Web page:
Boehringer takes alteplase to phase 3 for COVID, but drops antibody

Boehringer Ingelheim’s latecomer antibody therapy for COVID-19 has been side-lined, as the company focuses its attention on its thrombolytic drug alteplase, heading into a phase 3 programme later this year.

The decision to discontinue development of BI 767551, an inhaled antibody, has been taken because of the “evolving landscape” in managing the pandemic including the success of vaccination programmes, the availability of multiple antibody therapies and the emergence of SARS-CoV-2 variants.

The drug had reached the phase 1/2 trial stage, and was intended as a treatment for severely-ill COVID-19 patients at the earliest possible time to reduce pressure on hospitals and prevent the worsening of acute respiratory distress syndrome (ARDS) – the runaway lung damage that can prove fatal in coronavirus infections.

The hope was that an inhaled antibody would reach higher levels in the lung, where it is most needed, than systemic antibodies.

However, with cases of COVID-19 declining in many countries it has been “challenging to further progress clinical development of this antibody and make it available to patients within a reasonable time frame.”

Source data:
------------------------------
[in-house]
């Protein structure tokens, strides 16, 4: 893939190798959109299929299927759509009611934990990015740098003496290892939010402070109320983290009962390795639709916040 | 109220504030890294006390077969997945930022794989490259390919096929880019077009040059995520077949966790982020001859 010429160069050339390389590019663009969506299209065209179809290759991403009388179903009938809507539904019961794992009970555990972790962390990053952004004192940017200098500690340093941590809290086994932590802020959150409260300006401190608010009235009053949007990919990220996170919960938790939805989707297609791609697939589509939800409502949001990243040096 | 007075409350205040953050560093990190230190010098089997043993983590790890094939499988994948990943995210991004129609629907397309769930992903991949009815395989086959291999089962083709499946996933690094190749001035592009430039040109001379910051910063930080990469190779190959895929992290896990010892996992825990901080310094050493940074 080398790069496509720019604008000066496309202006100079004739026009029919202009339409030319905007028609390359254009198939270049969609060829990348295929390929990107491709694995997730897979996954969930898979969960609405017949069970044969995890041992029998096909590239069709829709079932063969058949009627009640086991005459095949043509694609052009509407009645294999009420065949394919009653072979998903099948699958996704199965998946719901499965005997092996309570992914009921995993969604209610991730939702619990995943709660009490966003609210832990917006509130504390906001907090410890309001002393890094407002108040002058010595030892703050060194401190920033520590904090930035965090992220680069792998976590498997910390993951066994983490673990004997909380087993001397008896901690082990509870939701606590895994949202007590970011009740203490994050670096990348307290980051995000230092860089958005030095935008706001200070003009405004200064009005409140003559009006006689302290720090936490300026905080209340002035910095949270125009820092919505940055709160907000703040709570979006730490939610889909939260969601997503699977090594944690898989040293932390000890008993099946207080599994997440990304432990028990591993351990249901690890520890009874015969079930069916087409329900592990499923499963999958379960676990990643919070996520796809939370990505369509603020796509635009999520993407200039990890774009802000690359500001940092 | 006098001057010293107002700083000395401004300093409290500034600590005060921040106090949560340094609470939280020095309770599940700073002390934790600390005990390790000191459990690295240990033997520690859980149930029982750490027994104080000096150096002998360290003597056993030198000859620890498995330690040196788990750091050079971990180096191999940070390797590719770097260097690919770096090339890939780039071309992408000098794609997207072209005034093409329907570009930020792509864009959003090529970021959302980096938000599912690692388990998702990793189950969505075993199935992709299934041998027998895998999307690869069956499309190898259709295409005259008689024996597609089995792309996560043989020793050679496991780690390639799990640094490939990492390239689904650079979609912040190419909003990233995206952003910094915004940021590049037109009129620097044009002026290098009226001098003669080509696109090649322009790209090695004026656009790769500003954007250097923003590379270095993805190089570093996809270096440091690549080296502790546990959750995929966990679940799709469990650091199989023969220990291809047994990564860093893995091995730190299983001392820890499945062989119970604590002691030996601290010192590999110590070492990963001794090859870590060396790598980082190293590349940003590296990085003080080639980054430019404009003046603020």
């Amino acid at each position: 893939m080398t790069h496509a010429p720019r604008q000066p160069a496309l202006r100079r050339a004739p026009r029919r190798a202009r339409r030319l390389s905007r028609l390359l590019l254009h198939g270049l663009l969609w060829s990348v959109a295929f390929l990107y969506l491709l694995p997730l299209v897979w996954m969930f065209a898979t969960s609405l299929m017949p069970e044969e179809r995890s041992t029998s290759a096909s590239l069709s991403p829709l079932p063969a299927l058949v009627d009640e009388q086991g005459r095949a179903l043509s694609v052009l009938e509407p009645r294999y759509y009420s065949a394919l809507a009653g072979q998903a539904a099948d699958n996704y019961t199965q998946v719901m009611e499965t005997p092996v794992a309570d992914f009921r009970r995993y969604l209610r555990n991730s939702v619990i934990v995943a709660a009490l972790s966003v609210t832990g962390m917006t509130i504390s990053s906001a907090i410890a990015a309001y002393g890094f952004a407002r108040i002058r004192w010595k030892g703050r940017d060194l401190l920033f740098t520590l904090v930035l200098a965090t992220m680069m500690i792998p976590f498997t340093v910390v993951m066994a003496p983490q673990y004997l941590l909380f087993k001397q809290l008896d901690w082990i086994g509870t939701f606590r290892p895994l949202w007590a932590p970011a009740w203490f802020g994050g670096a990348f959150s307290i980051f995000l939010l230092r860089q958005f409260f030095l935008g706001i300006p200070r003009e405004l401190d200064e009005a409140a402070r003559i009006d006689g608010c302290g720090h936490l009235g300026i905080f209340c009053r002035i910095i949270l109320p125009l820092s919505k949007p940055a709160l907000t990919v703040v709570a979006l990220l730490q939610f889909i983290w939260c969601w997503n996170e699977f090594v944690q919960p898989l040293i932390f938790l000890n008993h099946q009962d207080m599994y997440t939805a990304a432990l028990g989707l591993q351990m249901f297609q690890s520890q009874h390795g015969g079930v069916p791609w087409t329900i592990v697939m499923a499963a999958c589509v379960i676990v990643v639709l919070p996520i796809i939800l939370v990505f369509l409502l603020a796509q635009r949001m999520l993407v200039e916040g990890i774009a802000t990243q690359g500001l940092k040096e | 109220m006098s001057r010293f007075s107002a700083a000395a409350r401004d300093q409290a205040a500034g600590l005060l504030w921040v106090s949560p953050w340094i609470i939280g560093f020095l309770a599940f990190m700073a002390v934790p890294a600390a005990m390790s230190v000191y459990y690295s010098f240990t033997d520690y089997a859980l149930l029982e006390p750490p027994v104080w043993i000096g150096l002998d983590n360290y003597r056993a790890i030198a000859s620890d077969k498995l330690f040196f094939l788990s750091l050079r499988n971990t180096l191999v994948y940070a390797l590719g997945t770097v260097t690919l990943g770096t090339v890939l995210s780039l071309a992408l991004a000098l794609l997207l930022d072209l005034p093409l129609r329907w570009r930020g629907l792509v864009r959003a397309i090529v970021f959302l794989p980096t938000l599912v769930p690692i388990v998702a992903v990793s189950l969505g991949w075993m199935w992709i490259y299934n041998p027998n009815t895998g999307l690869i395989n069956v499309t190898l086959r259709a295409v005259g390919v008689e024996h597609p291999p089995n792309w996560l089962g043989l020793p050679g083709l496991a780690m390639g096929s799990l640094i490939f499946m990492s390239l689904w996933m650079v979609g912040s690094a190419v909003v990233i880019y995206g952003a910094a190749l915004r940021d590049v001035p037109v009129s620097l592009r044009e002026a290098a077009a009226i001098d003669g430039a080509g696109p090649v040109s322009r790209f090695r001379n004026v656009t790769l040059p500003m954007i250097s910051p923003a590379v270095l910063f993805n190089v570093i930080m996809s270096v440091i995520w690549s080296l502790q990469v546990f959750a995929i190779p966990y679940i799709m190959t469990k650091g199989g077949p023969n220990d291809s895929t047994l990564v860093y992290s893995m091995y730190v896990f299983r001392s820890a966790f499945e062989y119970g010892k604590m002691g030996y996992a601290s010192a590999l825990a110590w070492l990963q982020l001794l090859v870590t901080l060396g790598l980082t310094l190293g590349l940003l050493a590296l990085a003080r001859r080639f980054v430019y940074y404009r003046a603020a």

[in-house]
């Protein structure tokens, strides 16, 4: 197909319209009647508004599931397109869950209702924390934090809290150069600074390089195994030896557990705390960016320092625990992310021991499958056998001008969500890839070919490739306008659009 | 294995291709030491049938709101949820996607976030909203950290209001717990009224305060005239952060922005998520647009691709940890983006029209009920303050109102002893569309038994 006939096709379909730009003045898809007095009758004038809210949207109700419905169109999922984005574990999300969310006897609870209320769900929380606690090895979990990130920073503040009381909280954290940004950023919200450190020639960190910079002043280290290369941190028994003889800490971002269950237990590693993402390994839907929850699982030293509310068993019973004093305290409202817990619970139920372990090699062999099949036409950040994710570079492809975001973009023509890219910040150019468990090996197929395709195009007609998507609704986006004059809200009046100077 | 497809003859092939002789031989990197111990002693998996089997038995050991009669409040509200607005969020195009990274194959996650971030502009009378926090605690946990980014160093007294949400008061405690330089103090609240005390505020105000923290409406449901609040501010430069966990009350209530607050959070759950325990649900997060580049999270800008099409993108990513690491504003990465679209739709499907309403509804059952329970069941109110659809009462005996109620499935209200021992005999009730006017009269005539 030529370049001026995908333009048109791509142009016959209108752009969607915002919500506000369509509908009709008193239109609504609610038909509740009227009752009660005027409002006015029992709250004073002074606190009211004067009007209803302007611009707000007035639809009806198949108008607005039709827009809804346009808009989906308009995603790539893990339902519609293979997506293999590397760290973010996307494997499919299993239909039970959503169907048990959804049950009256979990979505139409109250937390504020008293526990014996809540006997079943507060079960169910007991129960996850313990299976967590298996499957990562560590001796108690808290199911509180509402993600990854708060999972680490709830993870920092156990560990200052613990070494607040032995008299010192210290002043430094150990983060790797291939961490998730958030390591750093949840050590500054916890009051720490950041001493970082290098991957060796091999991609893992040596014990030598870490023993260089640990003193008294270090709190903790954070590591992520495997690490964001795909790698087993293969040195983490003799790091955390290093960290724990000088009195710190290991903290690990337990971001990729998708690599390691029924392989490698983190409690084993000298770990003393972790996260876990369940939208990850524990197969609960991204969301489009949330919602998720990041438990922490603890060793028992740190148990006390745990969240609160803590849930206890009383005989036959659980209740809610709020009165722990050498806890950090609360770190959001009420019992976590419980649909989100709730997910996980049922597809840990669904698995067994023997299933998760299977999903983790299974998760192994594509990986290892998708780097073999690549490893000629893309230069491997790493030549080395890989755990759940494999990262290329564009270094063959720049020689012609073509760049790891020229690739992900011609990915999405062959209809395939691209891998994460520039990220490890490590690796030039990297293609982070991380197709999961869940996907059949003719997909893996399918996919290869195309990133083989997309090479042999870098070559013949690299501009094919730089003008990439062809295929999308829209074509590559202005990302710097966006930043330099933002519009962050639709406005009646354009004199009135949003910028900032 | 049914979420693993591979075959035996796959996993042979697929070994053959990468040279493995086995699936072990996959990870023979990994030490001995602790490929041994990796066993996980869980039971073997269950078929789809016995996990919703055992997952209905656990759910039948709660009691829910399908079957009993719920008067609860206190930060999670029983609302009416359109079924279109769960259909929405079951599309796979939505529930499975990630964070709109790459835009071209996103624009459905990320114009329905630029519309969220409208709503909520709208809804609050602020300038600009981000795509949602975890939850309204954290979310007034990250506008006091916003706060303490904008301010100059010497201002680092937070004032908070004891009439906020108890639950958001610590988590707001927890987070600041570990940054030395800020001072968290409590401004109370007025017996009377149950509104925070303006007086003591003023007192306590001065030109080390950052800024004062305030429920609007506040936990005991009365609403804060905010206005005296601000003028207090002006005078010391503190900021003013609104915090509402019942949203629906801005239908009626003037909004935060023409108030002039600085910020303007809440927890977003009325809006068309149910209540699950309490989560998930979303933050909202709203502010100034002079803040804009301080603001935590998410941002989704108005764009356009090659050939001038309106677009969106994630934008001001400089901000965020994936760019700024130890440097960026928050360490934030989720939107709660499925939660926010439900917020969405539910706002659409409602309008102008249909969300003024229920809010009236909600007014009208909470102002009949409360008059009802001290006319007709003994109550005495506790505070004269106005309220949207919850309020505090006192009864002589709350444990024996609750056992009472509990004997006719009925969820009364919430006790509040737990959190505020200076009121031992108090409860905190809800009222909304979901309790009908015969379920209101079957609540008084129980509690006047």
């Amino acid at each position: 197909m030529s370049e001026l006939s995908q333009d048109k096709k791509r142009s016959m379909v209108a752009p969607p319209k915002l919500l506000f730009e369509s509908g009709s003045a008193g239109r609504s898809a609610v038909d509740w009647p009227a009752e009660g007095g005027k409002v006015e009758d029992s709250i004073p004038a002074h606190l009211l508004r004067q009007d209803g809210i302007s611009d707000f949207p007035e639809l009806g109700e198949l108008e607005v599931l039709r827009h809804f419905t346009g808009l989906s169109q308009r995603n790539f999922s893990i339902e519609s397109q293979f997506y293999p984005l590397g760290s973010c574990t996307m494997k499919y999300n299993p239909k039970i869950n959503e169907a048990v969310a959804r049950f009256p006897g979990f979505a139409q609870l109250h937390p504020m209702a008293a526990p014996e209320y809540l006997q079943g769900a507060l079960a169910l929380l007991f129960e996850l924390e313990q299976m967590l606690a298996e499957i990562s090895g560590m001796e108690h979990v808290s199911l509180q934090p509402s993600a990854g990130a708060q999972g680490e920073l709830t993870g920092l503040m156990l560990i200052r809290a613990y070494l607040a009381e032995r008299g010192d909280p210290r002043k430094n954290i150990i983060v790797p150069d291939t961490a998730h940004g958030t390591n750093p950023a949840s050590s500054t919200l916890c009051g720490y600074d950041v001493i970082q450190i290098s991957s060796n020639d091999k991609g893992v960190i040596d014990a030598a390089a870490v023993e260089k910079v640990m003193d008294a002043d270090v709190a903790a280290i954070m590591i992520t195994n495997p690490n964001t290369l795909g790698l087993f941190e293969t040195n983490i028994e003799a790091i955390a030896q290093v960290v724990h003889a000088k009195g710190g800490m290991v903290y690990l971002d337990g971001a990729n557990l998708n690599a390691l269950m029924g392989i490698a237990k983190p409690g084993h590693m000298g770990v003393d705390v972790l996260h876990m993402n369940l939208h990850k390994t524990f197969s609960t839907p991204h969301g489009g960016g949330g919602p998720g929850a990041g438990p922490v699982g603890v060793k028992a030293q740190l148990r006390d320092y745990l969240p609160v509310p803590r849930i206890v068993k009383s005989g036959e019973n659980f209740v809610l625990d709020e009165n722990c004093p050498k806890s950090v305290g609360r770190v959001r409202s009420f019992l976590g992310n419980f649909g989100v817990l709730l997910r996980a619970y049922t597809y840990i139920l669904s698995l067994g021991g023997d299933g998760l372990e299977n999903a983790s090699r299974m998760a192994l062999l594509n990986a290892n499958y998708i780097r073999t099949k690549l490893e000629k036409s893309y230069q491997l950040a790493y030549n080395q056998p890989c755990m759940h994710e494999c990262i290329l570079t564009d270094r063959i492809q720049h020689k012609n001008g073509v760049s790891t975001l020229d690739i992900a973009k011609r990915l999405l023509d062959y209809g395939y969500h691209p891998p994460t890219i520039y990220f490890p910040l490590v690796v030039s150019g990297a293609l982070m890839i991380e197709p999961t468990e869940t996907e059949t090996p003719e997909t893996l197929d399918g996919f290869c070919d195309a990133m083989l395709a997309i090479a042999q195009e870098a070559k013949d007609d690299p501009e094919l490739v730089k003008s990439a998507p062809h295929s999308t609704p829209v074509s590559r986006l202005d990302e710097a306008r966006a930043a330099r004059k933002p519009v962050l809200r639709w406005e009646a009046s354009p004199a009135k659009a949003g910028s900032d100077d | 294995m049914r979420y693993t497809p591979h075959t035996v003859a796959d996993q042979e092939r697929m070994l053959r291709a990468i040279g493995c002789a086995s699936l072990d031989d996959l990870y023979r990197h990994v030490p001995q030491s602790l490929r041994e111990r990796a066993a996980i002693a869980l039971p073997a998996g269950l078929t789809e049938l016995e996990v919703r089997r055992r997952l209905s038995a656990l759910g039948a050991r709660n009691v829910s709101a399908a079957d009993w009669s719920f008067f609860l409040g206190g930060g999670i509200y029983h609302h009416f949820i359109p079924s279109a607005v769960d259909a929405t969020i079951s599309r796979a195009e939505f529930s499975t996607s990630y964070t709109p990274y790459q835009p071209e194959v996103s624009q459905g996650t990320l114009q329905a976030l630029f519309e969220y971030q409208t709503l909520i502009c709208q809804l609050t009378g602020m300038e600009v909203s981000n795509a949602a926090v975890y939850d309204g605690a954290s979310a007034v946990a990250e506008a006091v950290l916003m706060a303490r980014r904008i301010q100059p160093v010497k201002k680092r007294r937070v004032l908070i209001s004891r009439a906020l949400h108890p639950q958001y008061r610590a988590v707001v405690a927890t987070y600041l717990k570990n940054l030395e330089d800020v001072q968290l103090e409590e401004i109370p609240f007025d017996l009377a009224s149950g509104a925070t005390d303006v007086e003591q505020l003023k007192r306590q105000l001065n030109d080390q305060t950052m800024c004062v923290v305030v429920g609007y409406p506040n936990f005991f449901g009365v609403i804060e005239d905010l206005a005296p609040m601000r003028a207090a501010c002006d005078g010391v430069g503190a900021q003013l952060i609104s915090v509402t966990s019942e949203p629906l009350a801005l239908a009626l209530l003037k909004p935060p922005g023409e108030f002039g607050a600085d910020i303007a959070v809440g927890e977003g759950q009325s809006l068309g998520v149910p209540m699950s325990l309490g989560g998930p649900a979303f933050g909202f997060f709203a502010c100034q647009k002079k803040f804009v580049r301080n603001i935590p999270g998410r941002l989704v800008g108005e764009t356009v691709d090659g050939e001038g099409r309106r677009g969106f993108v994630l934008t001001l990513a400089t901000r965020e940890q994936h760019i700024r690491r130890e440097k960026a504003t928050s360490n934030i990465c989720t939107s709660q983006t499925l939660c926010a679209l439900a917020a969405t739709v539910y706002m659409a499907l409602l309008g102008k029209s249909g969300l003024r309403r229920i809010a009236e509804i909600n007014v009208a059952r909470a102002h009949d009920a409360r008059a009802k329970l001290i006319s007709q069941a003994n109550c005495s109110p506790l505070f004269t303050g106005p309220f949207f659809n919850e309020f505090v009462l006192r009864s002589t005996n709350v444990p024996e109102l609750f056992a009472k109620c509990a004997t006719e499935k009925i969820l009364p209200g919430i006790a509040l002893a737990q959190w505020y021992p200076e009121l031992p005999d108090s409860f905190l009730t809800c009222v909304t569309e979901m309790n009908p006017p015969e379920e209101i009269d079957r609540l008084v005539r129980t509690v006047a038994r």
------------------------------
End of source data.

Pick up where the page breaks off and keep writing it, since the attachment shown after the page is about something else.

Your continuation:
The company previously said the antibody might be suitable for a broader range of patients, for example those outside hospital settings and for prophylactic use in people at risk of exposure to SARS-CoV-2.

Boehringer meanwhile also tried to develop a TRPC6 inhibitor called BI 764198 for COVID-19, which had progressed to phase 2 testing, but called that programme to a halt after disappointing clinical results.

That leaves Actilyse (alteplase) as the last COVID-19 project standing at the German drugmaker, but here there is good news with  “favourable” safety and efficacy data from an interim analysis of the phase 2b portion of its TRISTARDS study in 62 patients. Results from the study are expected next year.

Drugs like alteplase are used to dissolve blood clots in cardiovascular disease including ischaemic stroke.

As widespread clotting is a feature of some severe COVID-19 cases, TRISTARDS is evaluating whether daily intravenous doses of alteplase, given for up to five days on top of standard care, can reduce the time to clinical improvement or hospital discharge.

Boehringer invested €3.7 billion on R&D last year, the highest spend in its history, as it mobilised its scientists to seek out new therapies for COVID-19.

Another team from University College London (UCL) is also testing a nebulised formulation of alteplase in COVID-19 patients, starting a phase 2 last year, although no results from that study have been reported.

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